Quia Multum Amavi by Oscar Wilde. Read about other popular works by Oscar Wilde. This poem gives us a hint of eternal and unconditional love for someone. Oscar Wilde implies through his words that love is something that flows. True love expects nothing in return.
Text Poem: Quia Multum Amavi
When first he takes from out the hidden shrine
His God imprisoned in the Eucharist,
And eats the bread, and drinks the dreadful wine, Feels not such awful wonder as I felt
When first my smitten eyes beat full on thee,
And all night long before thy feet, I knelt
Till thou wert wearied of Idolatry.Ah! hadst thou liked me less and loved me more,
Through all those summer days of joy and rain,
I had not now been sorrow’s heritor,
Or stood a lackey in the House of Pain. Yet, though remorse, youth’s white-faced seneschal,
Tread on my heels with all his retinue,
I am most glad I loved thee – think of all
The suns that go to make one speedwell
Oscar Wilde, an enigma in himself, wrote a wide plethora of poems. These range from romantic love poems to horror poems to poems about God and pilgrimage.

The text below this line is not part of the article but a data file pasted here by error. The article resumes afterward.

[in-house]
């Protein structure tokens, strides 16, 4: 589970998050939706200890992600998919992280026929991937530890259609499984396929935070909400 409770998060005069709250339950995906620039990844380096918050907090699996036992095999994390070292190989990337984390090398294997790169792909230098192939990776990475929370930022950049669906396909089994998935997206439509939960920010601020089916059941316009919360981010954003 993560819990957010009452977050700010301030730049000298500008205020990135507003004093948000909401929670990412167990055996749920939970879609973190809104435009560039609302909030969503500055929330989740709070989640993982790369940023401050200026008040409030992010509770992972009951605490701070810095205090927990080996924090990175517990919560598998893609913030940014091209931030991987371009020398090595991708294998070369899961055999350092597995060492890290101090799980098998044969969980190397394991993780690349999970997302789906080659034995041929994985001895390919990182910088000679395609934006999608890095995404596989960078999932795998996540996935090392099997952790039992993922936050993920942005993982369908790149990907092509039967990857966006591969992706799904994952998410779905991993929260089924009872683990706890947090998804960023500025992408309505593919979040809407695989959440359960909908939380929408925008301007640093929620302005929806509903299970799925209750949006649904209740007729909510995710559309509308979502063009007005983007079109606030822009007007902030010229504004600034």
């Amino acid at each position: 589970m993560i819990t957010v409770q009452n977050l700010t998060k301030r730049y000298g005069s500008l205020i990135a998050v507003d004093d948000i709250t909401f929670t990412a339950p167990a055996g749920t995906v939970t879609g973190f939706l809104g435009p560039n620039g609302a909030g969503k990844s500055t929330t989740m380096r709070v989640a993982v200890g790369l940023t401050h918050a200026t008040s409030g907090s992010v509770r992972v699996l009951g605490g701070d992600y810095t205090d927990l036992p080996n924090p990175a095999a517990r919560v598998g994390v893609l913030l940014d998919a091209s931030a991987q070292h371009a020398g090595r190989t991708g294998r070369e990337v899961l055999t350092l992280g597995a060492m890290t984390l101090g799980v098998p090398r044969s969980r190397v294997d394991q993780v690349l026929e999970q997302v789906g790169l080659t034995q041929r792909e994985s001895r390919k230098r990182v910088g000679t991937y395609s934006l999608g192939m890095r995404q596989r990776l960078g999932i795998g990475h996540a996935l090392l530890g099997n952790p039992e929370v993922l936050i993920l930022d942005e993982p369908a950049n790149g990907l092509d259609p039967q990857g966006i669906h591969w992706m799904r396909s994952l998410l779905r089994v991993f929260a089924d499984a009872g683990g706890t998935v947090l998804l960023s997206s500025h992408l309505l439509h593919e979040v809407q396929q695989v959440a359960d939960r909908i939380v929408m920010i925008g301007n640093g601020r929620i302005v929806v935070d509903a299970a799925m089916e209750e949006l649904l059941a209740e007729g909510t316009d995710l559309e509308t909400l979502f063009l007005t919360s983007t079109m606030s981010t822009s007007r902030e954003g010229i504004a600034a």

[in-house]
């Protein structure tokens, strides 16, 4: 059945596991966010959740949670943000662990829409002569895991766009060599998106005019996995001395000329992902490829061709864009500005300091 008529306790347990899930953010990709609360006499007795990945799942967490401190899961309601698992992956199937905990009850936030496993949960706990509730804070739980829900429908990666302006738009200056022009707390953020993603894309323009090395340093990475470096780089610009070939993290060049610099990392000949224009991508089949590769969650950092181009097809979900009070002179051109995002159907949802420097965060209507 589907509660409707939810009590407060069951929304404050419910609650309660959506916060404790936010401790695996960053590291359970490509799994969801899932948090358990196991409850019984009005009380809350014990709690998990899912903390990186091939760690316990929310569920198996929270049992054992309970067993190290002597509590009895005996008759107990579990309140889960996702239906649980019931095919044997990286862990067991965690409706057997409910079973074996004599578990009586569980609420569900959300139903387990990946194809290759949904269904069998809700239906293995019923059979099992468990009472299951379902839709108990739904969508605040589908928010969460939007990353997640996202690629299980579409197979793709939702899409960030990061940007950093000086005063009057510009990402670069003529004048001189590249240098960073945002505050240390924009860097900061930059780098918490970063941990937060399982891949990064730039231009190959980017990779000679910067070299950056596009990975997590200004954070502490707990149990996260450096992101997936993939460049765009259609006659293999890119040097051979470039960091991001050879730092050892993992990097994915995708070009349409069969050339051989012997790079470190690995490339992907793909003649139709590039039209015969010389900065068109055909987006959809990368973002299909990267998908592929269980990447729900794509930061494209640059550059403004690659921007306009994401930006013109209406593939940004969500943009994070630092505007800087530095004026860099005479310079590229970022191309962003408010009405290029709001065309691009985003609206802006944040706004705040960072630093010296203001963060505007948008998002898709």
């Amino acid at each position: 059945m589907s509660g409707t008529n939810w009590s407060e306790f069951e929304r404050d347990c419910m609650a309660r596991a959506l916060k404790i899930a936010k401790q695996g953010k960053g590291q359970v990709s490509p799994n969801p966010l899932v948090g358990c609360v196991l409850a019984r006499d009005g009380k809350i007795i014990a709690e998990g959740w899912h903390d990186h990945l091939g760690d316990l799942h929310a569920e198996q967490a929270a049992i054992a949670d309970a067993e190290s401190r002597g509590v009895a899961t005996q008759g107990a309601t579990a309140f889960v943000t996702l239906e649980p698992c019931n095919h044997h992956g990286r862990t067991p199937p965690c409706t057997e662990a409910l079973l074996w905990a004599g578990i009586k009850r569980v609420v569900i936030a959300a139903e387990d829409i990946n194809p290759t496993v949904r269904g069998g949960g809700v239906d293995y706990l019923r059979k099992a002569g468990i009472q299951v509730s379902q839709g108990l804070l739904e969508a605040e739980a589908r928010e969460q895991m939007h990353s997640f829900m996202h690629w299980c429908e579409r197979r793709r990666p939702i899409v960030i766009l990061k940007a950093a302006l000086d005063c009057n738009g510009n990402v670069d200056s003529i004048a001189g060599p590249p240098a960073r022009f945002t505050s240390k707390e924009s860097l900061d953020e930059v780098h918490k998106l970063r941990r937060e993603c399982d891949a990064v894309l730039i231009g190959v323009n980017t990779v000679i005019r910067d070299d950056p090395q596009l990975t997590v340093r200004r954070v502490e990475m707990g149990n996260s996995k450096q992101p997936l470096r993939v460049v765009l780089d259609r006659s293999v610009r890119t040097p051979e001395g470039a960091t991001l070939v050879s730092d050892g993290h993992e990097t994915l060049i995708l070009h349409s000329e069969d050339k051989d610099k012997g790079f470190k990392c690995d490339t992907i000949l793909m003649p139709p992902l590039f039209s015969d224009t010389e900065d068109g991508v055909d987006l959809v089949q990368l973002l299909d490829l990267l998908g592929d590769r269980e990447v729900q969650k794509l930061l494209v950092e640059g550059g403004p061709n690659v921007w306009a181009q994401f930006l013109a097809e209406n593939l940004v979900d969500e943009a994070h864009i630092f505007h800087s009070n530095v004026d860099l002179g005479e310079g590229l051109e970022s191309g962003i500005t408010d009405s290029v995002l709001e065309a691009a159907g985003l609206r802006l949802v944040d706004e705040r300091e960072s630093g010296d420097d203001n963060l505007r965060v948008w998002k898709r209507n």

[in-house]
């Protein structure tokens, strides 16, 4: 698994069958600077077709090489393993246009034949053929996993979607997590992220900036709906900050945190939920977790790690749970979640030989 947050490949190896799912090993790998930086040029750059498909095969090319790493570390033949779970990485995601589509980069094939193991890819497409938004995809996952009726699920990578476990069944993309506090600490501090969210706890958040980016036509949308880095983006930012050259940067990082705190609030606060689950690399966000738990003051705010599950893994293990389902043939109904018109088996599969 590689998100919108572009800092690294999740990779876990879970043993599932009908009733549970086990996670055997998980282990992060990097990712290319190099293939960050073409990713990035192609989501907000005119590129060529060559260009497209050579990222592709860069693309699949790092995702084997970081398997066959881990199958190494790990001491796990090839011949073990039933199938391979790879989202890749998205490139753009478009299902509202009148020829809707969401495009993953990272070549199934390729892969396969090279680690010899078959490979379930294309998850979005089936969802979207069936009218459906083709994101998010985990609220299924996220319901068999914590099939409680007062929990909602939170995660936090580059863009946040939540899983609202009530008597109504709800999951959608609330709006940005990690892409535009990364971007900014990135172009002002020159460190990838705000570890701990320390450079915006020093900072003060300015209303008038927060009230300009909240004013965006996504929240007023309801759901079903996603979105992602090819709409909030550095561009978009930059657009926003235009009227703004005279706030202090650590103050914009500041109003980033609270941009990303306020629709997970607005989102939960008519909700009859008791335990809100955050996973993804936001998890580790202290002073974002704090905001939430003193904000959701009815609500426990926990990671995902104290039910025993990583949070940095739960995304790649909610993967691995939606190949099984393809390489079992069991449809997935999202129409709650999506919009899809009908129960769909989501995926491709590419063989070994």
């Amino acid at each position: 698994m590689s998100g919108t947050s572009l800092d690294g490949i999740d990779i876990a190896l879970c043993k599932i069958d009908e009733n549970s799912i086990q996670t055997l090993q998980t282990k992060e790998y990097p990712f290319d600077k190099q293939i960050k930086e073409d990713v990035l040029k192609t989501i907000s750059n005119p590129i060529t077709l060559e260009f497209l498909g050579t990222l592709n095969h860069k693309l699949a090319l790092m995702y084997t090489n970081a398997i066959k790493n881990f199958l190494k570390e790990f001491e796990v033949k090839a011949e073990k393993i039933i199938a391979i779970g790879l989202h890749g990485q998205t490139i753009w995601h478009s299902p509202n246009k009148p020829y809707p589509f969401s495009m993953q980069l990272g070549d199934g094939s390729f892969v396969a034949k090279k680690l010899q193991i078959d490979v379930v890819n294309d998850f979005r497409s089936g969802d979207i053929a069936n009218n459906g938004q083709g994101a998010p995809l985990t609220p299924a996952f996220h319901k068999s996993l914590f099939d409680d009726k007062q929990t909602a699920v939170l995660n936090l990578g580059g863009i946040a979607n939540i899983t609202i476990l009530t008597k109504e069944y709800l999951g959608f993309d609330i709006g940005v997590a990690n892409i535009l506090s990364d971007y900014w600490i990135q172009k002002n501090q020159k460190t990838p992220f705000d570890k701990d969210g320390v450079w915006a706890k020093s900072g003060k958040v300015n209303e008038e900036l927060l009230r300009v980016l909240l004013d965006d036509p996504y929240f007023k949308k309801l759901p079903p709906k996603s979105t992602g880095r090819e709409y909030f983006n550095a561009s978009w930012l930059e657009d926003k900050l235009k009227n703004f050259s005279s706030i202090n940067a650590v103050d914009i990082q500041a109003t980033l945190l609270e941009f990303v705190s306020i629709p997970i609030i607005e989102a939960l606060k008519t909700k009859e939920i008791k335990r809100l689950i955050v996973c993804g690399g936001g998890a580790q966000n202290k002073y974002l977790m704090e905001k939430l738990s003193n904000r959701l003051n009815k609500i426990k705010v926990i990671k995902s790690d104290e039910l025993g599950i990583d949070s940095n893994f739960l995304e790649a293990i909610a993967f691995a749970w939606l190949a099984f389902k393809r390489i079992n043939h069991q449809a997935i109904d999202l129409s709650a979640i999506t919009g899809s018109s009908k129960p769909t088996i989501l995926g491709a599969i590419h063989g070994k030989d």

He has inspired generations of writers during and after his time. A legend and a master of words, Wilde remains a favorite even to this day.
Review of Quia Multum Amavi
Oscar Wilde addresses his Heart, rather, the woman who he has given it away to. He writes about his passion for her, how he worships her and rejoices in her presence.
However, as we come to know subsequently, the lady probably had no feeling greater than a kind of fondness for him. A kind of liking that could not have been mistaken for love. And that is what pains him.
Although heartbroken, Wilde confesses how he will continue to love her irrespective of her feelings towards her.
The heart loves for the sake of love and with no conditions and premonitions. A wonderful poem and an even more beautiful way to express such a simple thought!